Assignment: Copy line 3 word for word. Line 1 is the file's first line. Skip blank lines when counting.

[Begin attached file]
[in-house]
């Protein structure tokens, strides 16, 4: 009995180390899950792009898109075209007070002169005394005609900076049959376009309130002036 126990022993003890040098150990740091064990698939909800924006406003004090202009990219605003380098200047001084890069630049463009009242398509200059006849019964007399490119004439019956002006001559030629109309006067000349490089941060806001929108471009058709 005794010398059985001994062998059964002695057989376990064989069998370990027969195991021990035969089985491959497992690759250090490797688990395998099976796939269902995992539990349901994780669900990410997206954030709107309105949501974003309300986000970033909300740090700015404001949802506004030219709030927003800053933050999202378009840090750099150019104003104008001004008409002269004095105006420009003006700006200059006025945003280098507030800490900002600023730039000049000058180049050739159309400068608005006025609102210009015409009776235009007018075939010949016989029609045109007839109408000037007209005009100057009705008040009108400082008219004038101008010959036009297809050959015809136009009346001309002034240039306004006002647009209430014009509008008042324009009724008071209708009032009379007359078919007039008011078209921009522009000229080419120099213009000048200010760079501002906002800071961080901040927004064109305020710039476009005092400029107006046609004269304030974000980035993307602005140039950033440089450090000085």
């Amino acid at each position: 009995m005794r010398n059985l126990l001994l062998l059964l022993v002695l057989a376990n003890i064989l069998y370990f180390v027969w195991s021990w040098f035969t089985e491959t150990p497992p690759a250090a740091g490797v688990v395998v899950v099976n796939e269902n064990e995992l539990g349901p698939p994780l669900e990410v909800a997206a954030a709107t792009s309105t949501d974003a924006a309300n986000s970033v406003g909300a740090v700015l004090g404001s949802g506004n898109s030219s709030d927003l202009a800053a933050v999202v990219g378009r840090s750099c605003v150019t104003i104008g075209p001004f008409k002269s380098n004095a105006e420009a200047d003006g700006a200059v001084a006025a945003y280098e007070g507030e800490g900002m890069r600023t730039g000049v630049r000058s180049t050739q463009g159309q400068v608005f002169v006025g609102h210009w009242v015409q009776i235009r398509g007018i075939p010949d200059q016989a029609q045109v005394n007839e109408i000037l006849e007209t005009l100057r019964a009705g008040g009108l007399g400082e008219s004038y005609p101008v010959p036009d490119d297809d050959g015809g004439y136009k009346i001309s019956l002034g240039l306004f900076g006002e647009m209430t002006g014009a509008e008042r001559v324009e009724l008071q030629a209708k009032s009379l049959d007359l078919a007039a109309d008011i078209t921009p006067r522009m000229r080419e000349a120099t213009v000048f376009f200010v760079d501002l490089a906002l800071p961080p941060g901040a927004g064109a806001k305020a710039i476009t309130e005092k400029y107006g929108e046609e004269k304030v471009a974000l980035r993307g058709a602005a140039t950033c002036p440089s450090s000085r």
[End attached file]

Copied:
């Amino acid at each position: 009995m005794r010398n059985l126990l001994l062998l059964l022993v002695l057989a376990n003890i064989l069998y370990f180390v027969w195991s021990w040098f035969t089985e491959t150990p497992p690759a250090a740091g490797v688990v395998v899950v099976n796939e269902n064990e995992l539990g349901p698939p994780l669900e990410v909800a997206a954030a709107t792009s309105t949501d974003a924006a309300n986000s970033v406003g909300a740090v700015l004090g404001s949802g506004n898109s030219s709030d927003l202009a800053a933050v999202v990219g378009r840090s750099c605003v150019t104003i104008g075209p001004f008409k002269s380098n004095a105006e420009a200047d003006g700006a200059v001084a006025a945003y280098e007070g507030e800490g900002m890069r600023t730039g000049v630049r000058s180049t050739q463009g159309q400068v608005f002169v006025g609102h210009w009242v015409q009776i235009r398509g007018i075939p010949d200059q016989a029609q045109v005394n007839e109408i000037l006849e007209t005009l100057r019964a009705g008040g009108l007399g400082e008219s004038y005609p101008v010959p036009d490119d297809d050959g015809g004439y136009k009346i001309s019956l002034g240039l306004f900076g006002e647009m209430t002006g014009a509008e008042r001559v324009e009724l008071q030629a209708k009032s009379l049959d007359l078919a007039a109309d008011i078209t921009p006067r522009m000229r080419e000349a120099t213009v000048f376009f200010v760079d501002l490089a906002l800071p961080p941060g901040a927004g064109a806001k305020a710039i476009t309130e005092k400029y107006g929108e046609e004269k304030v471009a974000l980035r993307g058709a602005a140039t950033c002036p440089s450090s000085r």